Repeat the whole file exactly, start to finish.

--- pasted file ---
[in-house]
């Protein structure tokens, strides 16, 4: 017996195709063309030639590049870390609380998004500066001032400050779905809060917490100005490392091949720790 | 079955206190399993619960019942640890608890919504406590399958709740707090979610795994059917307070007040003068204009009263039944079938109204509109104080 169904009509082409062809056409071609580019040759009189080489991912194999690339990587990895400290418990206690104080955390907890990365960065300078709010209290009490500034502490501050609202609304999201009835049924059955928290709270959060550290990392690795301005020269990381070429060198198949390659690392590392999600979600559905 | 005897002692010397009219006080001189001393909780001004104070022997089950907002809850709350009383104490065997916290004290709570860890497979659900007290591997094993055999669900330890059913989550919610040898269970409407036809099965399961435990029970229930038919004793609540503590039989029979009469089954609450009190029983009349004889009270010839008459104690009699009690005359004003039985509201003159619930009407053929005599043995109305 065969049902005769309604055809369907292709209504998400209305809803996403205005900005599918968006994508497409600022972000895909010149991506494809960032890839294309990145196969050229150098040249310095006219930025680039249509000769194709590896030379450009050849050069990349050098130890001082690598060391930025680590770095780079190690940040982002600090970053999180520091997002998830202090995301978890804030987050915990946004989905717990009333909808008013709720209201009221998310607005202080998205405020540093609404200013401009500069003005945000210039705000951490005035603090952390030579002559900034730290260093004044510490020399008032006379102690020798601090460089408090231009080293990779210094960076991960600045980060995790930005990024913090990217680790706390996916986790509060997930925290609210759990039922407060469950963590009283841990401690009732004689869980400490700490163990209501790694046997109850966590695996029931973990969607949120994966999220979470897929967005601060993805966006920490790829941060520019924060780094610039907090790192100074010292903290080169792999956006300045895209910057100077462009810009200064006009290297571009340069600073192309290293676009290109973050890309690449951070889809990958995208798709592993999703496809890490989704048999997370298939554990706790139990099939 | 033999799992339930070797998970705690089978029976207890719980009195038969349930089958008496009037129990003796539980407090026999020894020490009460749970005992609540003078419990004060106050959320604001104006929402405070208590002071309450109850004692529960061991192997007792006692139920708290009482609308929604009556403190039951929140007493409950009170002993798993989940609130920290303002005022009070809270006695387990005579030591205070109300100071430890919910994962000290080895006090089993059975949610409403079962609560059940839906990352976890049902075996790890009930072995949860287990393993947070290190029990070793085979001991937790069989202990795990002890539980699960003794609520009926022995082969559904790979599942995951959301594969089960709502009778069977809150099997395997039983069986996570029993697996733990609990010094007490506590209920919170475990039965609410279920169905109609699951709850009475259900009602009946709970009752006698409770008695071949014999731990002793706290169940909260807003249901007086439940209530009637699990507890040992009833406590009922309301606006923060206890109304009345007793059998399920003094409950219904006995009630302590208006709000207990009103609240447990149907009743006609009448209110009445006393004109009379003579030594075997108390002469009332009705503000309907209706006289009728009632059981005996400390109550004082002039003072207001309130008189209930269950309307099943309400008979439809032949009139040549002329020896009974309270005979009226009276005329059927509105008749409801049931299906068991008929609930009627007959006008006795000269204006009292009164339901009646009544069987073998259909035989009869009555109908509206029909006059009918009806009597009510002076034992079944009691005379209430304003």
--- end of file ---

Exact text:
[in-house]
């Protein structure tokens, strides 16, 4: 017996195709063309030639590049870390609380998004500066001032400050779905809060917490100005490392091949720790 | 079955206190399993619960019942640890608890919504406590399958709740707090979610795994059917307070007040003068204009009263039944079938109204509109104080 169904009509082409062809056409071609580019040759009189080489991912194999690339990587990895400290418990206690104080955390907890990365960065300078709010209290009490500034502490501050609202609304999201009835049924059955928290709270959060550290990392690795301005020269990381070429060198198949390659690392590392999600979600559905 | 005897002692010397009219006080001189001393909780001004104070022997089950907002809850709350009383104490065997916290004290709570860890497979659900007290591997094993055999669900330890059913989550919610040898269970409407036809099965399961435990029970229930038919004793609540503590039989029979009469089954609450009190029983009349004889009270010839008459104690009699009690005359004003039985509201003159619930009407053929005599043995109305 065969049902005769309604055809369907292709209504998400209305809803996403205005900005599918968006994508497409600022972000895909010149991506494809960032890839294309990145196969050229150098040249310095006219930025680039249509000769194709590896030379450009050849050069990349050098130890001082690598060391930025680590770095780079190690940040982002600090970053999180520091997002998830202090995301978890804030987050915990946004989905717990009333909808008013709720209201009221998310607005202080998205405020540093609404200013401009500069003005945000210039705000951490005035603090952390030579002559900034730290260093004044510490020399008032006379102690020798601090460089408090231009080293990779210094960076991960600045980060995790930005990024913090990217680790706390996916986790509060997930925290609210759990039922407060469950963590009283841990401690009732004689869980400490700490163990209501790694046997109850966590695996029931973990969607949120994966999220979470897929967005601060993805966006920490790829941060520019924060780094610039907090790192100074010292903290080169792999956006300045895209910057100077462009810009200064006009290297571009340069600073192309290293676009290109973050890309690449951070889809990958995208798709592993999703496809890490989704048999997370298939554990706790139990099939 | 033999799992339930070797998970705690089978029976207890719980009195038969349930089958008496009037129990003796539980407090026999020894020490009460749970005992609540003078419990004060106050959320604001104006929402405070208590002071309450109850004692529960061991192997007792006692139920708290009482609308929604009556403190039951929140007493409950009170002993798993989940609130920290303002005022009070809270006695387990005579030591205070109300100071430890919910994962000290080895006090089993059975949610409403079962609560059940839906990352976890049902075996790890009930072995949860287990393993947070290190029990070793085979001991937790069989202990795990002890539980699960003794609520009926022995082969559904790979599942995951959301594969089960709502009778069977809150099997395997039983069986996570029993697996733990609990010094007490506590209920919170475990039965609410279920169905109609699951709850009475259900009602009946709970009752006698409770008695071949014999731990002793706290169940909260807003249901007086439940209530009637699990507890040992009833406590009922309301606006923060206890109304009345007793059998399920003094409950219904006995009630302590208006709000207990009103609240447990149907009743006609009448209110009445006393004109009379003579030594075997108390002469009332009705503000309907209706006289009728009632059981005996400390109550004082002039003072207001309130008189209930269950309307099943309400008979439809032949009139040549002329020896009974309270005979009226009276005329059927509105008749409801049931299906068991008929609930009627007959006008006795000269204006009292009164339901009646009544069987073998259909035989009869009555109908509206029909006059009918009806009597009510002076034992079944009691005379209430304003």